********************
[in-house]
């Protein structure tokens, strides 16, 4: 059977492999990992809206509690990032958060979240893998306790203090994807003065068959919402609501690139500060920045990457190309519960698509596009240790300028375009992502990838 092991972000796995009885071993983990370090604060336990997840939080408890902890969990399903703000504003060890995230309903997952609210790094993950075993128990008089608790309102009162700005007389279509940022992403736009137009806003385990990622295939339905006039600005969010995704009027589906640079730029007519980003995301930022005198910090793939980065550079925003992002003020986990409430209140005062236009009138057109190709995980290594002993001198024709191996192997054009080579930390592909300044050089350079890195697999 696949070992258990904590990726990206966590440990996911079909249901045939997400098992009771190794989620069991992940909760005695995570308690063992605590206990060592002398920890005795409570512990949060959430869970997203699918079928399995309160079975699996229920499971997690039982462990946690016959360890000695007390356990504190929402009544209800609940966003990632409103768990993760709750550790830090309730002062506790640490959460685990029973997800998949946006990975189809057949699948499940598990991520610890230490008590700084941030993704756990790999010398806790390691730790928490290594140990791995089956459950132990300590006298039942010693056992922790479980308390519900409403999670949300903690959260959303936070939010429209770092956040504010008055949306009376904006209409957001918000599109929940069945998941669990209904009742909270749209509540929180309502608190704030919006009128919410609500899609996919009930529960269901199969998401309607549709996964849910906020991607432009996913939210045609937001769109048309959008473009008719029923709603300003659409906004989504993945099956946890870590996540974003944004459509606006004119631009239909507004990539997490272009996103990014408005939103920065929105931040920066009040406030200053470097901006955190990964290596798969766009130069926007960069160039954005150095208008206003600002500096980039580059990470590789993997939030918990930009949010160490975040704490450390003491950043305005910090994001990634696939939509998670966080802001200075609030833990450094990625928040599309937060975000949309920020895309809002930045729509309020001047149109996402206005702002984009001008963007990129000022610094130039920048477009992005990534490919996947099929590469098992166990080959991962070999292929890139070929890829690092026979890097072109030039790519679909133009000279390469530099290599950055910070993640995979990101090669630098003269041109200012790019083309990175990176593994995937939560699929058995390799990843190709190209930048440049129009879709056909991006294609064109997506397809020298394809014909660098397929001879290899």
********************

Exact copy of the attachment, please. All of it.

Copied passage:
[in-house]
């Protein structure tokens, strides 16, 4: 059977492999990992809206509690990032958060979240893998306790203090994807003065068959919402609501690139500060920045990457190309519960698509596009240790300028375009992502990838 092991972000796995009885071993983990370090604060336990997840939080408890902890969990399903703000504003060890995230309903997952609210790094993950075993128990008089608790309102009162700005007389279509940022992403736009137009806003385990990622295939339905006039600005969010995704009027589906640079730029007519980003995301930022005198910090793939980065550079925003992002003020986990409430209140005062236009009138057109190709995980290594002993001198024709191996192997054009080579930390592909300044050089350079890195697999 696949070992258990904590990726990206966590440990996911079909249901045939997400098992009771190794989620069991992940909760005695995570308690063992605590206990060592002398920890005795409570512990949060959430869970997203699918079928399995309160079975699996229920499971997690039982462990946690016959360890000695007390356990504190929402009544209800609940966003990632409103768990993760709750550790830090309730002062506790640490959460685990029973997800998949946006990975189809057949699948499940598990991520610890230490008590700084941030993704756990790999010398806790390691730790928490290594140990791995089956459950132990300590006298039942010693056992922790479980308390519900409403999670949300903690959260959303936070939010429209770092956040504010008055949306009376904006209409957001918000599109929940069945998941669990209904009742909270749209509540929180309502608190704030919006009128919410609500899609996919009930529960269901199969998401309607549709996964849910906020991607432009996913939210045609937001769109048309959008473009008719029923709603300003659409906004989504993945099956946890870590996540974003944004459509606006004119631009239909507004990539997490272009996103990014408005939103920065929105931040920066009040406030200053470097901006955190990964290596798969766009130069926007960069160039954005150095208008206003600002500096980039580059990470590789993997939030918990930009949010160490975040704490450390003491950043305005910090994001990634696939939509998670966080802001200075609030833990450094990625928040599309937060975000949309920020895309809002930045729509309020001047149109996402206005702002984009001008963007990129000022610094130039920048477009992005990534490919996947099929590469098992166990080959991962070999292929890139070929890829690092026979890097072109030039790519679909133009000279390469530099290599950055910070993640995979990101090669630098003269041109200012790019083309990175990176593994995937939560699929058995390799990843190709190209930048440049129009879709056909991006294609064109997506397809020298394809014909660098397929001879290899």